PlayStation loves Brazil and Brazil loves PlayStation! (L to R: Leo Zuppiroli – our fearless in-country leader; Amanda Ogus; Heber – fanatic PlayStation gamer; Andrew Hill)

Of course, no Haas project would be complete without a PFPS post-it map, and we did plenty pulling together our final deliverable!

Clustering and name for our final report

Clustering and name for our final report

 Playing Hard

As the team lucky enough to work with PlayStation, we found that play was very important in all elements of our work. Sony Brazil’s team does a great job of mirroring the passion for the company and the product. Everyone in the office was ready to answer any and all questions we had on the interface, favorite games and other technicalities of gaming that some of our team had little to no experience in (cough Amanda and Caitlyn). Therefore, a big part of getting up to speed for us was testing out the games!

Drew, Caitlyn, and Amanda working hard to get up to speed on their product offering

Drew, Caitlyn, and Amanda working hard to get up to speed on their product offering

Of course, being in Brazil, our play was not only limited to our product. Our amazing host, Leo, gave us on a whirlwind tour of the best culture Sao Paulo had to offer! We had our fill of caipirinhas (delicious fruit cocktails usually made with cachaça, a local liquor – the team’s favorite flavor was passion fruit!), coxinhas (fried deliciousness shaped in triangles stuffed with cheese and chicken, usually) and lots of choppe (draft beer).

Leo and the team enjoying caipirinhas and coxinhas at Veloso Bar, one of our favorite places in Sao Paulo

Leo and the team enjoying caipirinhas and coxinhas at Veloso Bar, one of our favorite places in Sao Paulo

We also took time to explore the city by walking to parks, visiting museums and shopping for Havainas, Brazil’s popular sandal maker!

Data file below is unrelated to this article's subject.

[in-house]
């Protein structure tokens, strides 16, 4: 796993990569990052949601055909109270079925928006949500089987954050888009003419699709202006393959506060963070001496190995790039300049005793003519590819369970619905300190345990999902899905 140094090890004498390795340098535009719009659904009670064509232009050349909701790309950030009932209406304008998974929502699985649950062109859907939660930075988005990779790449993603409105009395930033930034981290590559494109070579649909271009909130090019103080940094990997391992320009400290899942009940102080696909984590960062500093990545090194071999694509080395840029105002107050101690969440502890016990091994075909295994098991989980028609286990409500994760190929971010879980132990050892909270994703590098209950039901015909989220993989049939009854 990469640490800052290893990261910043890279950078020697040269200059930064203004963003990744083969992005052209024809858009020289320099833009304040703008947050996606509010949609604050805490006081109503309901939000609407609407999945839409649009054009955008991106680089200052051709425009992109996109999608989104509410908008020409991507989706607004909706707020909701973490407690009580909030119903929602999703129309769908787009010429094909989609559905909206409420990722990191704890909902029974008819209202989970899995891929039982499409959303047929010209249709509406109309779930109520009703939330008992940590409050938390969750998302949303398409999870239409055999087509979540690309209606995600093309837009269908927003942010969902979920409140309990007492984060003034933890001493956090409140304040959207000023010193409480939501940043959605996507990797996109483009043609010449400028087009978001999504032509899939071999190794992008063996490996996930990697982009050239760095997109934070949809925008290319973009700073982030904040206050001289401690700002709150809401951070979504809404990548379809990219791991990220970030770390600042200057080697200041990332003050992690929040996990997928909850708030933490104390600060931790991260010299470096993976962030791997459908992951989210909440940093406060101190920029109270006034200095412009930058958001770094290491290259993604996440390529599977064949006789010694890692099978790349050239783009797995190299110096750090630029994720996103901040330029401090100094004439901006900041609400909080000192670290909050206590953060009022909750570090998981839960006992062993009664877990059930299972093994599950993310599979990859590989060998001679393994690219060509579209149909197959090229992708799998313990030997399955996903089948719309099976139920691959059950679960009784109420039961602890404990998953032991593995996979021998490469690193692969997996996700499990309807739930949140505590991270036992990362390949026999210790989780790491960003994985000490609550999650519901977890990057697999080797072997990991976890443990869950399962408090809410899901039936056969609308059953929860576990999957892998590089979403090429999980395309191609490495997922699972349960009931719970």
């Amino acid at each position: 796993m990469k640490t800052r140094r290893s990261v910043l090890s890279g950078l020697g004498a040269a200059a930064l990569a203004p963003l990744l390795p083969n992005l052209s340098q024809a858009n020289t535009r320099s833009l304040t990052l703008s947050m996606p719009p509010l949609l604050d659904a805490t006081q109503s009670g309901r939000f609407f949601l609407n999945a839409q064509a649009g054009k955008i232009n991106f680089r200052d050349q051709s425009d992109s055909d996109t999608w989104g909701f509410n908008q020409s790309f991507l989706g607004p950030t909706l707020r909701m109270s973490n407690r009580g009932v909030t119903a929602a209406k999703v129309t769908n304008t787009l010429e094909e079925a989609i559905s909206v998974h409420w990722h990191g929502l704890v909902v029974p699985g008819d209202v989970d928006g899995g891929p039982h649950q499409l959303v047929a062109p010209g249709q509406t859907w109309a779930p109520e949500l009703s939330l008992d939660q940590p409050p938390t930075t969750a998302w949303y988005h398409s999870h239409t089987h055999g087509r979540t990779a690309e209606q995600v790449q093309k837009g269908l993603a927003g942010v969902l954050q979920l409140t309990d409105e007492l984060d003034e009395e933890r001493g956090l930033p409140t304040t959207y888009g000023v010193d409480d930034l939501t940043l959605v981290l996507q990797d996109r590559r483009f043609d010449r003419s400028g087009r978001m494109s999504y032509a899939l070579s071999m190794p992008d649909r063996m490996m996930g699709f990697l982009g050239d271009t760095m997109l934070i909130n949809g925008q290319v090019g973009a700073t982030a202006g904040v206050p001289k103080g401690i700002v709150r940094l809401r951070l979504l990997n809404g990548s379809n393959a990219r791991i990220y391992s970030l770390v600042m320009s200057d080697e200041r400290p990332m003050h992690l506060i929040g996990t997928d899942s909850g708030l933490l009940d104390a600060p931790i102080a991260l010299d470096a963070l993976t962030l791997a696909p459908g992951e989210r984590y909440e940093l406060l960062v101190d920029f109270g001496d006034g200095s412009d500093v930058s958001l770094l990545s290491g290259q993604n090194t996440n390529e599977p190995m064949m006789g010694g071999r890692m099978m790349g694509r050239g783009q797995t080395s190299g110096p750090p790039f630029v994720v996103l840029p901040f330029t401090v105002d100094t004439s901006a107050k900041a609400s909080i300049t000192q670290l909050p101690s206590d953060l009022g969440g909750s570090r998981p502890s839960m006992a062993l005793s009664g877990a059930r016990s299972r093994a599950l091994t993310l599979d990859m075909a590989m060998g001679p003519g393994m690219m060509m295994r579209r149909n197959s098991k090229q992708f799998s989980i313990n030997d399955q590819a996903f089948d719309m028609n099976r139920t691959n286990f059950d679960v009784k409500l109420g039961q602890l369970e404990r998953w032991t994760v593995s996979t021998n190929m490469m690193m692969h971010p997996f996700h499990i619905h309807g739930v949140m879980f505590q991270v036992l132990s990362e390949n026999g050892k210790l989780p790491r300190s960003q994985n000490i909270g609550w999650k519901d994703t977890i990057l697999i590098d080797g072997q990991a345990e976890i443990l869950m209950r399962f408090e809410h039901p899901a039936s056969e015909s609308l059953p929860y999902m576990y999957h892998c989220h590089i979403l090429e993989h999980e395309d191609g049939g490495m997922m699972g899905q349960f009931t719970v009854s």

A view from a run through scenic Ibirapuera Park - a hidden oasis in the big city

A view from a run through scenic Ibirapuera Park – a hidden oasis in the big city

We also explored outside of Sao Paulo for a weekend in Rio! Rio was just as great as everyone described – beachy, bustling and colorful. From site-seeing at the Corcovado to enjoying feijoada with some locals (thanks to a fellow business school classmate, Grace, for the intro!), relaxing at the beach to running up the Escaderia Selaron stairs in a brief rain shower, Rio did not disappoint on our last weekend in Brazil.

The amazing Corcovado in person - apparently we weren't the only people interested!

The amazing Corcovado in person – apparently we weren’t the only people interested!

Escadario Selaron stairs – just as beautiful and colorful in person, even on a rainy day

Escadario Selaron stairs – just as beautiful and colorful in person, even on a rainy day

Our combined Haas IBD teams together in Rio!

Our combined Haas IBD teams together in Rio!

Overall, our team had a very enriching and enjoyable three weeks in Brazil, and we thank the IBD staff and our friends at Sony for all they did to make this happen!

#brahaasil

#brahaasil

Updates from IBD Finland – Team Tekes

Full-time MBA students Adrian Gomez, Anita Kotagiri, Daniel Reddin, and Andrea Soto traveled to Finland for their IBD project to work with Tekes – The Finnish Funding Agency for Innovation.

It’s 8pm and there’s no sign of the sun setting any time soon. As we hop off the plane we can feel the slight chill in the air despite it being summer. Everything is clean, simple, and impeccably designed. Welcome to Finland!

After a somewhat restless night thanks to jet lag and the four hours of twilight that constitute night at this time of year, we were anxious to meet our client for the first time. After a wholesome breakfast of omelets and traditional Finnish rye bread prepared by chef and two-day early arriver, Adrian, we set off to meet our client at Tekes, the Finnish Funding Agency for Innovation.

The morning with our client began, of course, with coffee. As it turns out, Finland has the highest coffee consumption per person in the world! It quickly became apparent that the next three weeks would entail constant caffeination – a fact we well appreciated following a hearty meatball lunch on that first day.

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After several hours of discussion with our client on Day 1 and reaching an agreement on the scope of our project and the planned activities for the weeks ahead, we were excited about what lay ahead of us – interviews with CEOs of leading Finnish companies, meeting with the Office of the Prime Minister, mentoring participants in a clean-tech startup competition, conducting workshops with Finnish entrepreneurs and presenting to the Steering Committee, a group of extremely senior executives responsible for Tekes’ clean-tech program. It very quickly became clear to us that this project was extremely important and was truly going to have an impact in shaping Finland’s future.